From the 42nd Floor of Tower 2 – A 9/11 Testamonial from a Survivor, Hero, and Marine inside the @OccupyMARINES ranks
Via David A. (Batman) Batan USMC and Occupy Marine – Present Sunday #S17 for the OWS 1 year anniversary
Eleven years ago, this past September 11th, I was on the 42nd floor of Tower 2. I did tempt work as an “office bitch” for some insurance companyâ€”I only started a few months earlier.
I was there early that fateful morning when the first plane crashed on Tower 1. Not knowing what really had happened at that time to the opposite building, my co-workers and I felt its impact Tower 2. No official evacuation warning was announced, but I stood up, gathered my belongings and headed for the staircase.
I started walking down FORTY-TWO flights of steps. By the time I was in the mid-30s, the second plane crashed into my building; everyone panicked. I started running downstairs. It seemed like forever but I finally I reached the ground floor. I was shocked to see the outside covered with rubble, debris, and ash. Not a lot of folks wanted to go outside that â€œwar zone.â€ I took my chances of dashing out into that dangerous area to the safety of the next block or so.
I had a split second to decide: Stay and wait for rescue inside the ground floor just like everyone else, or make a run for it. Remembering my combat training from the Marines, I maneuvered myself into the falling rubbleâ€”it was a risky maze of just one block. I was one of the few who took that chance of escaping from the rubble. I made it out to safety, about half-hour before the Tower 2 collapsed.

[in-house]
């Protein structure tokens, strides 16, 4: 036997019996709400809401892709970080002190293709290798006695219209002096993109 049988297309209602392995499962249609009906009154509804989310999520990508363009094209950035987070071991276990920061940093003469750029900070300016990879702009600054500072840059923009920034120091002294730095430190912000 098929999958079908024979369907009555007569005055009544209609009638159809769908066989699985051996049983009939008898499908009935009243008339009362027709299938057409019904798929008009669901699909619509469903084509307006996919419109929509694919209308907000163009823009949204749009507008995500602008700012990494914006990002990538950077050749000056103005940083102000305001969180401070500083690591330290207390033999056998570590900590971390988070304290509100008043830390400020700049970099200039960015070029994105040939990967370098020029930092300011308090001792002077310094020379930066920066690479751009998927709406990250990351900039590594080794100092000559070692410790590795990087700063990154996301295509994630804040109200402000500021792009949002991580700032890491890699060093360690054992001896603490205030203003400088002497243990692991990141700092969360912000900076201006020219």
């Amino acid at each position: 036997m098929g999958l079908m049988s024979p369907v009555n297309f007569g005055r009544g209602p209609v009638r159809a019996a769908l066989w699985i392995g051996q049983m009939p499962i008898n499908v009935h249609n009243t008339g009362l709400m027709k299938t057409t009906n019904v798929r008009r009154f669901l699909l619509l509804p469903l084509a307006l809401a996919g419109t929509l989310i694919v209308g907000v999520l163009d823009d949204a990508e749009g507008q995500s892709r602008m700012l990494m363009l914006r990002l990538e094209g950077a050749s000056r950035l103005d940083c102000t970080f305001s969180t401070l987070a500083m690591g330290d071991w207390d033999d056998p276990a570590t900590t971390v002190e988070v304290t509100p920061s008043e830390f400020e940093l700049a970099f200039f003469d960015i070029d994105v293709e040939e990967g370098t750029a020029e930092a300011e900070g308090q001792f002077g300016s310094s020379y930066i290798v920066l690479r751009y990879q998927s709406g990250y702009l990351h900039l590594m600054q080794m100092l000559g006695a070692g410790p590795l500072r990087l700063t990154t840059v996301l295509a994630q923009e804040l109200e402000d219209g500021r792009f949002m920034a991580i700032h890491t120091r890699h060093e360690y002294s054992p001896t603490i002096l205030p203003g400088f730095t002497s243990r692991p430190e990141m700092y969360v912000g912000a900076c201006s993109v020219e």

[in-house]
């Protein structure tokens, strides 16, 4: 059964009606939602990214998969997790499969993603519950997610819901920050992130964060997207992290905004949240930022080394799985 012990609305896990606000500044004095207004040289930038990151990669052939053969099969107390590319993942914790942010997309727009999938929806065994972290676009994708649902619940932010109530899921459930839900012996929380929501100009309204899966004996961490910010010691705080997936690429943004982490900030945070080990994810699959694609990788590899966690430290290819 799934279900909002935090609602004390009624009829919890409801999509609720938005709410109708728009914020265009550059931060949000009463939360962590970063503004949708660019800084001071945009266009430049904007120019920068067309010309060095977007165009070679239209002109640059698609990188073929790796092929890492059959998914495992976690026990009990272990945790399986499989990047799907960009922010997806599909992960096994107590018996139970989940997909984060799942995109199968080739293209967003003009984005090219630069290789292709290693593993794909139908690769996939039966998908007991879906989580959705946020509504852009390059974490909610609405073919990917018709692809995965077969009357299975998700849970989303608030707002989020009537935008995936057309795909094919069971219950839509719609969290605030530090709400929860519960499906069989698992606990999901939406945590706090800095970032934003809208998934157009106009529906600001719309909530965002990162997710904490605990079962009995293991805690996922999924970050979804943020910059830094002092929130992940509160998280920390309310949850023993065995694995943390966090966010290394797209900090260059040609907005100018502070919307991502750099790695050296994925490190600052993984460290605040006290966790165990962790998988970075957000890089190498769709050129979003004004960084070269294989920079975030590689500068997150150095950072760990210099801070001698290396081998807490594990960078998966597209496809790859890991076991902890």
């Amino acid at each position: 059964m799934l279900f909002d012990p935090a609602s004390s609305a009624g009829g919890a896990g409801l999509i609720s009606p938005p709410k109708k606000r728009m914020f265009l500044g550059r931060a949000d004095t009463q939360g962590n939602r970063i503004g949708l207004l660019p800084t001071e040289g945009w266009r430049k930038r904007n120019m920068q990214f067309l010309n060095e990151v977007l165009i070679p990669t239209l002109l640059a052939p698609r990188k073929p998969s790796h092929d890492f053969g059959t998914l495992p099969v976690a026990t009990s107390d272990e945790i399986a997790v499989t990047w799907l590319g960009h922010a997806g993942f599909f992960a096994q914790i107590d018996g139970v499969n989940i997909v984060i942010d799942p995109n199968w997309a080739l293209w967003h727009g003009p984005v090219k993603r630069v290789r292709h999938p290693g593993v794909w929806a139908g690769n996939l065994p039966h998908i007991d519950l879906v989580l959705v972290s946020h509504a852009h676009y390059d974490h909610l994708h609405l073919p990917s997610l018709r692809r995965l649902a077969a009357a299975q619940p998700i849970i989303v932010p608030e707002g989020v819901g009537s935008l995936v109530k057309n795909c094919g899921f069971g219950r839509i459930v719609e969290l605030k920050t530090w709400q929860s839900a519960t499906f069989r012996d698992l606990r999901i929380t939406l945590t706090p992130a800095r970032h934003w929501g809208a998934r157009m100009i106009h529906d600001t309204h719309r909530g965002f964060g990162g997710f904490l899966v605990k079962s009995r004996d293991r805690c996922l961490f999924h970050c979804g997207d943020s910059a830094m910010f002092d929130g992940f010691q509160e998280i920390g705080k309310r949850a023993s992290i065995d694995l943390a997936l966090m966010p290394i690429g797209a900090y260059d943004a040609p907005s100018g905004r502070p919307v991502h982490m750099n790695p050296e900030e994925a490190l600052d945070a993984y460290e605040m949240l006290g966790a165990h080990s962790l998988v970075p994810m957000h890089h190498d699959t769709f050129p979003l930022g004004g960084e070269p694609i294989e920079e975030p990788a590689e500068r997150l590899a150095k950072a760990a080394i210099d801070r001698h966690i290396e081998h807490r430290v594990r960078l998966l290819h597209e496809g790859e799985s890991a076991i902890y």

It is a reflective day for me and for everyone who survived; not one moment goes by without thinking of my escape. Survivor’s guilt: it can make you or it can destroy you. I chose the former; I wouldn’t be where I am today if I had let my guilt destroy me. I count my blessings.
I also have the utmost respect for the Marine Corps, especially the stress of boot camp nineteen years ago, that prepared me for something like this. If it weren’t for the Corps’ instilled discipline, this Marine would not be alive to day to share his story. I adapted, improvised, and I overcame.
This is in honor for those who lost their lives.This is the first time ever that I’m coming out about my ordeal and guilt with my brothers/sisters-in-armsâ€”and I feel so much better now after bottling it inside me for so long. What a better time to let it all out now than today.
It was not an easy eleven-year “reclusion” for me, but time heals things.
I still suffer from flashbacks from the ordealâ€”combat-related PTSD at worst.
I have come to realize that the best way to honor the loss is for the survivors to remember themâ€”not wallow in guilt.
In a private conversation David goes on to tell me how a dozen or so people followed him out the front that day, taking courage in his lead, they followed him toward the first block before splitting up in different directions. David never saw them again. A reunion would be fitting for those who remember Davids face, and followed him to safety that morning.